Hope some of you already have some hands-on experience with that - if you're adding a new switch to the stack and you get IOS version mismatch, can you still copy the bin image from the master to the new member over the stack cables?

  • You need to make sure that you have matching versions before attaching a switch to the stack.
    – Ron Maupin
    Jan 21, 2021 at 17:45
  • That is not an answer to the y/n question which was asked. I'm talking about a real-life scenario, where you don't have physical access to the switch and as a remote engineer you're dependent on an onsite technician with whom you communicate over extremely unreliable mobile network connection while he's sharing his laptop screen with you and he has no USB drive with him nor any IOS image on his computer or access to Cisco portal to download it and the end customer gives you both up to 30 minutes to replace a faulty stack member... Jan 21, 2021 at 17:56
  • I did not post an answer, I posted a comment, and it is a correct comment. You must make sure the version match before connecting a switch to a stack. That is really all there is to it. We do remote installations all over the world, and we have set up a system where the switch gets the correct versions before it gets shipped to the site.
    – Ron Maupin
    Jan 21, 2021 at 18:00
  • Well, in that case kudos to your company for having such a system. Mine does not and the external company which provides us with onsite technician and hardware delivery isn't contractually obliged to provide the expected IOS version. Jan 21, 2021 at 18:01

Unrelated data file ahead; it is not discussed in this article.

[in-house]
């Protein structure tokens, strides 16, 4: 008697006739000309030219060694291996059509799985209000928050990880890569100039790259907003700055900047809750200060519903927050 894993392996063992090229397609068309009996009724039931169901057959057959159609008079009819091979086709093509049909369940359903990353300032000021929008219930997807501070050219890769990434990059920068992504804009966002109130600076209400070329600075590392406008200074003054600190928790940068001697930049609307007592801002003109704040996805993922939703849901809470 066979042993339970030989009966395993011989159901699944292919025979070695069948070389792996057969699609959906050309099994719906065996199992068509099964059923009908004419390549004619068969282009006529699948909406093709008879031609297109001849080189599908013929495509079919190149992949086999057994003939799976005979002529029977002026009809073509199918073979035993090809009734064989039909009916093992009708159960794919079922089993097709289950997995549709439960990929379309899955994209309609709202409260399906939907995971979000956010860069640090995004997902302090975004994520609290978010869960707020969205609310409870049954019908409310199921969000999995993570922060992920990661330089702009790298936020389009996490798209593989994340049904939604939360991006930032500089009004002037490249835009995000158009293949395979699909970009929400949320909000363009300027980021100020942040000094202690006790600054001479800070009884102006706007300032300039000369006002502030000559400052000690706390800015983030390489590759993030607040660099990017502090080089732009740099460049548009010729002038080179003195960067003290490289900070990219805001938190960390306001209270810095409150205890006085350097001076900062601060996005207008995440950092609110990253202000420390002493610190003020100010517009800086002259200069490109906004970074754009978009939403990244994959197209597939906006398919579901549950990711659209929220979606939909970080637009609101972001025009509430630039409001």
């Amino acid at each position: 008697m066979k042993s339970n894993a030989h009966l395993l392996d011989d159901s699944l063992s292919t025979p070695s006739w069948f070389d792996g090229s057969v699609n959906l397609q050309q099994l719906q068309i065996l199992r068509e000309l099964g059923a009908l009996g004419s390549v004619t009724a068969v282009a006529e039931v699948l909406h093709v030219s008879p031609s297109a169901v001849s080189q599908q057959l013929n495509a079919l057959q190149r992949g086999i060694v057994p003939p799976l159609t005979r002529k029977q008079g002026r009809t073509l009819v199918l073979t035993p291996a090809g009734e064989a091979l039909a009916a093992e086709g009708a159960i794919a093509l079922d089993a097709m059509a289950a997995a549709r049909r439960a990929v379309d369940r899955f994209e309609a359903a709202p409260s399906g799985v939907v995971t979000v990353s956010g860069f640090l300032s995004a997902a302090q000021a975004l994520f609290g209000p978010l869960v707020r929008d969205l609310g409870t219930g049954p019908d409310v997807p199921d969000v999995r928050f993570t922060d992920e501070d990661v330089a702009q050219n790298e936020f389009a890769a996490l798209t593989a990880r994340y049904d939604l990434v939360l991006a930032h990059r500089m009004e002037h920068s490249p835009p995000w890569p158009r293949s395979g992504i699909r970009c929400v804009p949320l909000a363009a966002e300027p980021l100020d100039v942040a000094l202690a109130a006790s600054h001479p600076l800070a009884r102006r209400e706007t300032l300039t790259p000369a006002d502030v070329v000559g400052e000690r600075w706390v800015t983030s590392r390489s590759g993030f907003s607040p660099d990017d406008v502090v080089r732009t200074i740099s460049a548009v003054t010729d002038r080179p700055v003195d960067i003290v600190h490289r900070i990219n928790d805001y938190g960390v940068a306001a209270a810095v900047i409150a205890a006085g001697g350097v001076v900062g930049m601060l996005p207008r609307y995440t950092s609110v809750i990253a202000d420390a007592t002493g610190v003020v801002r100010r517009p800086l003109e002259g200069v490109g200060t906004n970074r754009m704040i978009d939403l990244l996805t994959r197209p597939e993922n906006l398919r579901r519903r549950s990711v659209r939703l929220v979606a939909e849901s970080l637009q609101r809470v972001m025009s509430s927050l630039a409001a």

• The reason I've asked and phrased my question in the manner in which I did is because I've heard from my more experienced colleagues that this is supposedly possible - however I have unfortunately never seen it done in practice, that's why I'm hoping that perhaps someone from this community has already had a chance to try such a scenario out. Jan 21, 2021 at 18:03

2 Answers 2


Major Stack Protocol Version Number Incompatibility Among Stack-Capable Switches

Switches with different major Cisco IOS software versions usually have different stack protocol versions. Switches with different major version numbers are incompatible and cannot exist in the same switch stack.

Minor Stack Protocol Version Number Incompatibility Among Stack-Capable Switches

Switches with the same major version number but with a different minor version number are considered partially compatible. When connected to a switch stack, a partially compatible switch enters version-mismatch (VM) mode and cannot join the stack as a fully functioning member. The software detects the mismatched software and tries to upgrade (or downgrade) the switch in VM mode with the switch stack image or with a tar file image from the switch stack flash memory. The software uses the automatic upgrade (auto-upgrade) and the automatic advise (auto-advise) features.

The port LEDs on switches in version-mismatch mode will also remain off. Pressing the Mode button does not change the LED mode.


So, if the version are "close", the auto-update feature should take over. Otherwise, a manual upgrade will be required. (copy the firmware from the existing switch via usb, scp, etc. to the new switch.) I know this can be a pain when they're both in your hands, trying to walk someone through it remotely is tough.


I was finally able to test it in the production environment at my company and can confirm that no USB was necessary, despite the "Major Stack Protocol Version Number Incompatibility" - it was still possible to access the flash of the mismatched member from the master of the stack.

As for the auto-update feature, I must say that we only use bin images at our company and so that feature has never ever worked with our 2960x stacks, unlike what Cisco brags about in its documentation. Each time the IOS had to be upgraded manually, regardless of how close or distant to one another the IOS versions were.

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